Artsy tips for parents who are not so artsy like me: 6 simple tips to do at home

I’ve read many posts online which asserts that art is good for kids. I believe so too… I think art allows us to see things differently. I vividly remember my art teacher telling me “a picture tells a thousand words” and back then I thought she was a huge fan of Bread. If you’ve read my post on Progress report on C, we mentioned that we were going to sign C up for Art lesson. We did and I am glad he really likes the teacher and has really blossomed from it. Read on to find out his amazing progress and 6 simple tips that I have learnt to help parents who want to teach their kids at home.

Mommy's art lesson
Mommy’s art lesson – I coloured the yellow triangle, trees and orange sun. C coloured the rest.

Before lesson #1

You can see from the picture that whenever I used to get C to colour, he would colour out of the line despite me modelling for him. He would draw all over the page as well.

Art lesson #1
Art lesson #1

After lesson #1

I was really amazed by what he had created during the first lesson. I even asked the teacher if the entire drawing and painting was done by C. The teacher told me that they started out with stencil drawing, which means that the sun and boat from art lesson one was drawn by placing the stencil on the paper. It took C one hour to complete this drawing, colouring and painting which is B5 in size. I am really proud of him!

After four lessons, I decided to ask his teacher if he was willing to share his techniques with me. Awesome! He did!


Artsy tips for parents

  1. Start with stencils instead of getting the child to trace the shape.
  2. Divide huge colouring spaces into smaller parts.
    Divide huge colouring spaces into smaller parts. As you can see from the picture, I divided the butterfly’s body into three parts.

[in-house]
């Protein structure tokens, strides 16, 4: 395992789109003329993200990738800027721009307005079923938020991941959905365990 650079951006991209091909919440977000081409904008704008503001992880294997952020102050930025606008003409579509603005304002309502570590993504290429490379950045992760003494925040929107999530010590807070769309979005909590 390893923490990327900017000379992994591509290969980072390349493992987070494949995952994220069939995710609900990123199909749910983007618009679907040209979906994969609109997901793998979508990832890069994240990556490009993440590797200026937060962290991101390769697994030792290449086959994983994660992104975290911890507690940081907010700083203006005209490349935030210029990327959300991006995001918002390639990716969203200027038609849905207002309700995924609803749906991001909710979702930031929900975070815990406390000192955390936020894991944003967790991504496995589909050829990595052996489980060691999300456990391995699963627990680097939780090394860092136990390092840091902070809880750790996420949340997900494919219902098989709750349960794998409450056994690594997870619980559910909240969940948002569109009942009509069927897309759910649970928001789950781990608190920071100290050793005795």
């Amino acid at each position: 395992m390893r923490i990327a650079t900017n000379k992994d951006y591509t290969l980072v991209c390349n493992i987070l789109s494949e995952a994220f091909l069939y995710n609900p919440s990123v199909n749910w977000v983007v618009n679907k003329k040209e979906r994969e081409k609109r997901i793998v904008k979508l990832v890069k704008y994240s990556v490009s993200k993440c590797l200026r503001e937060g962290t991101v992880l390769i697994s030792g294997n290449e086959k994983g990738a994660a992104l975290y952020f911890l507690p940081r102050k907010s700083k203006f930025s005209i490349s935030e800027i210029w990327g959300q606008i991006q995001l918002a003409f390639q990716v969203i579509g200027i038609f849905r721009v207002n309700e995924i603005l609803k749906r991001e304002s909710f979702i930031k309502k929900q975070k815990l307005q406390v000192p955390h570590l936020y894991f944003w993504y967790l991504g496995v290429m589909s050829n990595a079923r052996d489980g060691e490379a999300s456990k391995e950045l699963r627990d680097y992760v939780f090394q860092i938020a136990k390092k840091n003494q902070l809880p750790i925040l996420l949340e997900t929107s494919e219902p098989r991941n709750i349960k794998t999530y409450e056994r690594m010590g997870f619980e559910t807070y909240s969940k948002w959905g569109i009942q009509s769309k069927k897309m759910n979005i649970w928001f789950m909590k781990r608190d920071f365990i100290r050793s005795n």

3. Use crayons as the texture teaches the child to grip the crayon well, and it is actually easier to colour using crayons than colour pencils. (I did not do this at home as the cleaning up might kill me 😮 )
  4. Ensure that
    Ensure that one hand of the child’s is holding on to the paper, and the other is gripping the crayon or colouring pencil correctly. This helps with precision and the child will feel less tired as well.
  5. If there are spaces which the child does not colour, remind the child to fill in the 'White spaces'.
    If there are spaces which the child does not colour, remind the child to fill in the ‘White spaces’. The teacher says that this terminology is easy to understand.
  6. Use water colour to fill up the white spaces on the paper. This reinforces the notion that white spaces must be filled up. Once the child is more capable of this skill (to fill all the white spaces), we can move on to blending and other techniques. The use of water colour also presents another form of painting to the child.
C's completed picture.
C’s completed picture. This is a far cry from our previous art lessons. I am really thankful and blessed to have found this Art school and the teachers.

If you have tried any of the techniques and find that it works, do post them on my page or email them to me. I will definitely add them to the blog. Together, we can go far 🙂


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